The Denver Broncos have two more interviews lined up for their vacant head coaching position: defensive coordinators DeMeco Ryans of the 49ers and Dan Quinn of the Cowboys.
Team owner Greg Penner and general manager George Paton will meet with Ryans on Thursday and Quinn on Friday.
Quinn was also a candidate a year ago when the Broncos hired Nathaniel Hackett, who was fired after his team showed a disturbing lack of discipline in a 51-14 loss to the Rams on Christmas Day.
The Broncos are searching for their sixth head coach since their last trip to the playoffs following the 2015 season.
They interviewed Sean Payton, who is still under contract with the Saints, and Rams defensive coordinator Raheem Morris in the Los Angeles area on Tuesday.
Payton, who worked as a studio analyst this season, won the NFC South seven times with the Saints and the Super Bowl in the 2009 season, amassing a 152-89 record. He stepped down after Drew Brees retired following the 2020 season.
Payton has two years remaining on his contract and thus would have to be traded. The Saints, who have granted the Broncos, Cardinals and Texans permission to speak with him, are requiring significant draft pick compensation.
The Saints don't have a first-round pick in the 2023 NFL draft after a trade with the Eagles that gave New Orleans two first-rounders last year.
The Broncos began their interviews last week, speaking with their own defensive coordinator, Ejiro Evero, former Lions head coach Jim Caldwell, former Stanford head coach David Shaw and Jim Harbaugh, who decided to stay at the University of Michigan.
Jerry Rosburg took over as interim head coach following Hackett's dismissal on Dec. 26 and went 1-1. The Broncos, who averaged a paltry 15.5 points per game under Hackett, averaged 27.5 points against the Chiefs and Chargers, both of whom made the playoffs.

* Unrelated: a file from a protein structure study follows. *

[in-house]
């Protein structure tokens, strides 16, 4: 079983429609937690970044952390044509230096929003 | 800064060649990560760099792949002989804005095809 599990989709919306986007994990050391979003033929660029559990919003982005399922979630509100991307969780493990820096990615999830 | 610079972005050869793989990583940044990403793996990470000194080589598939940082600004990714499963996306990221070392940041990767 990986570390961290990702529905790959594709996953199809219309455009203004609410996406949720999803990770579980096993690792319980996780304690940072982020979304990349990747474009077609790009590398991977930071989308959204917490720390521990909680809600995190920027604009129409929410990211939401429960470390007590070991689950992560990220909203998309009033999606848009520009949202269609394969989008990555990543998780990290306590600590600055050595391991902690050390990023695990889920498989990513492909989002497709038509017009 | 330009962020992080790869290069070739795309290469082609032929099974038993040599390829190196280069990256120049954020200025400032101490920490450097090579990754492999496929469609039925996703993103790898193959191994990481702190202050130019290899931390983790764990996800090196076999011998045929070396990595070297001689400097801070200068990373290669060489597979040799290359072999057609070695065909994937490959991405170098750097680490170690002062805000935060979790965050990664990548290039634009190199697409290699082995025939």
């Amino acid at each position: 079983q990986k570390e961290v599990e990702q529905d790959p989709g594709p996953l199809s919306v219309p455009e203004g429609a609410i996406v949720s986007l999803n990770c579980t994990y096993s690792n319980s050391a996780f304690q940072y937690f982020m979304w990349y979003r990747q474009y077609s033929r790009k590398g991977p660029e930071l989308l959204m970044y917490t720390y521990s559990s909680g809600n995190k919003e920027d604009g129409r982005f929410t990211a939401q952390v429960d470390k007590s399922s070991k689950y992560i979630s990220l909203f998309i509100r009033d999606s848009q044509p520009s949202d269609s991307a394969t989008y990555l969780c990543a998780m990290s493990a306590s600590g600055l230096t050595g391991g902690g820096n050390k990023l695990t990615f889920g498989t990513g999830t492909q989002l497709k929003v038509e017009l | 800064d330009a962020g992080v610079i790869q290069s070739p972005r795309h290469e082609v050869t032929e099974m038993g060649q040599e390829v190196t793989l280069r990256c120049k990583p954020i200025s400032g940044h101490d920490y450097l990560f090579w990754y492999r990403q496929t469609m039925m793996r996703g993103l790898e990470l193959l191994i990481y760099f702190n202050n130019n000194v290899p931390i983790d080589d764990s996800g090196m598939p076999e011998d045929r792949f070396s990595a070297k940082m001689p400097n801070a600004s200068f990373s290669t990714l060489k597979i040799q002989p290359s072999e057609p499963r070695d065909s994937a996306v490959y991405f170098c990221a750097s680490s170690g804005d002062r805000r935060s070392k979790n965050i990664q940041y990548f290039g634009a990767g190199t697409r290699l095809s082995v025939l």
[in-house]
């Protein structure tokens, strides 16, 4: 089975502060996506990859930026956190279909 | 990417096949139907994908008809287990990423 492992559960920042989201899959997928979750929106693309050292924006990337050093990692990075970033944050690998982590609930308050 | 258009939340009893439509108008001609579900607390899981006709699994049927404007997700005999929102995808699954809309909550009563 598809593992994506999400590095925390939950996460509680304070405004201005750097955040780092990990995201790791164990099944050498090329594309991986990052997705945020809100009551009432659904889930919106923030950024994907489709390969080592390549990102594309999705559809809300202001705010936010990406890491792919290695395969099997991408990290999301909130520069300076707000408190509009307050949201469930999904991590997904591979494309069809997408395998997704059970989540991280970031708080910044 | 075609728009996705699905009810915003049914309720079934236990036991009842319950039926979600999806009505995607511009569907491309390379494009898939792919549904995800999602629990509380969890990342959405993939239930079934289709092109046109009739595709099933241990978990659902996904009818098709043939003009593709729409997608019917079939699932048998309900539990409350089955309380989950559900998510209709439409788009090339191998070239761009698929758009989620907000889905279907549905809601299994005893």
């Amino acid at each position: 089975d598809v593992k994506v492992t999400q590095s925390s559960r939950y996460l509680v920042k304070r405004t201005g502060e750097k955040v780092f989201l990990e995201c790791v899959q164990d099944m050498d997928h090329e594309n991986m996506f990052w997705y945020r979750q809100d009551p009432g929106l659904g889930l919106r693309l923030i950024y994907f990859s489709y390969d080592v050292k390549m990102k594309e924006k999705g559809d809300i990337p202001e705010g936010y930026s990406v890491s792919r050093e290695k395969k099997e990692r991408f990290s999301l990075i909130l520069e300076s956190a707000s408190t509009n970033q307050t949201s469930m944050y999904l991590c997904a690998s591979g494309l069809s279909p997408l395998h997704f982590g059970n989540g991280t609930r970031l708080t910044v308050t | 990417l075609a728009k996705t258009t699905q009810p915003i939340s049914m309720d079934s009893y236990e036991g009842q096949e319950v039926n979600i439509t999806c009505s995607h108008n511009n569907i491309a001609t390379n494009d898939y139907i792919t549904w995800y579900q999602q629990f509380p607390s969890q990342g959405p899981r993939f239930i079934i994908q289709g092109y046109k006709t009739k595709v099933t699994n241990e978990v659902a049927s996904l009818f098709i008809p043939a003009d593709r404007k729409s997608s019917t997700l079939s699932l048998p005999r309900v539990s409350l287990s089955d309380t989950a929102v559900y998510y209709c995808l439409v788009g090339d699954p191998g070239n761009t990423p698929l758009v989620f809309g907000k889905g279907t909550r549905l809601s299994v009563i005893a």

With Rosburg in charge, Russell Wilson looked more like the nine-time Pro Bowler he was with the Seahawks in a 27-24 loss at Kansas City and a 31-28 win over the Chargers, giving the team a glimmer of hope that his poor performance in 2022 was more about a bad fit than a slippage of his skills.
The Broncos started out slowly last season following what came to be known around Denver as “Camp Cupcake” in which Hackett eliminated 7-on-7 drills, a staple of training camps for generations, and hardly had his team do any live hitting or full-speed drills in the interest of safety and preventing injuries.
That approach backfired as the Broncos ended up with a league-high 22 players on injured reserve, including Garett Bolles, Javonte Williams and Tim Patrick on an offense that lacked many playmakers by season's end.
The new head coach will inherit one of the NFL's top defenses to go with that fixer-upper on offense.
Bolles, who is rehabbing from ankle surgery, said he and fellow veterans Justin Simmons and Brandon McManus, “have seen a lot of turnover and a lot of change,” and he wants to new head coach to know that “we have a lot of great fighters on this team,” one that is “hungry to win.”
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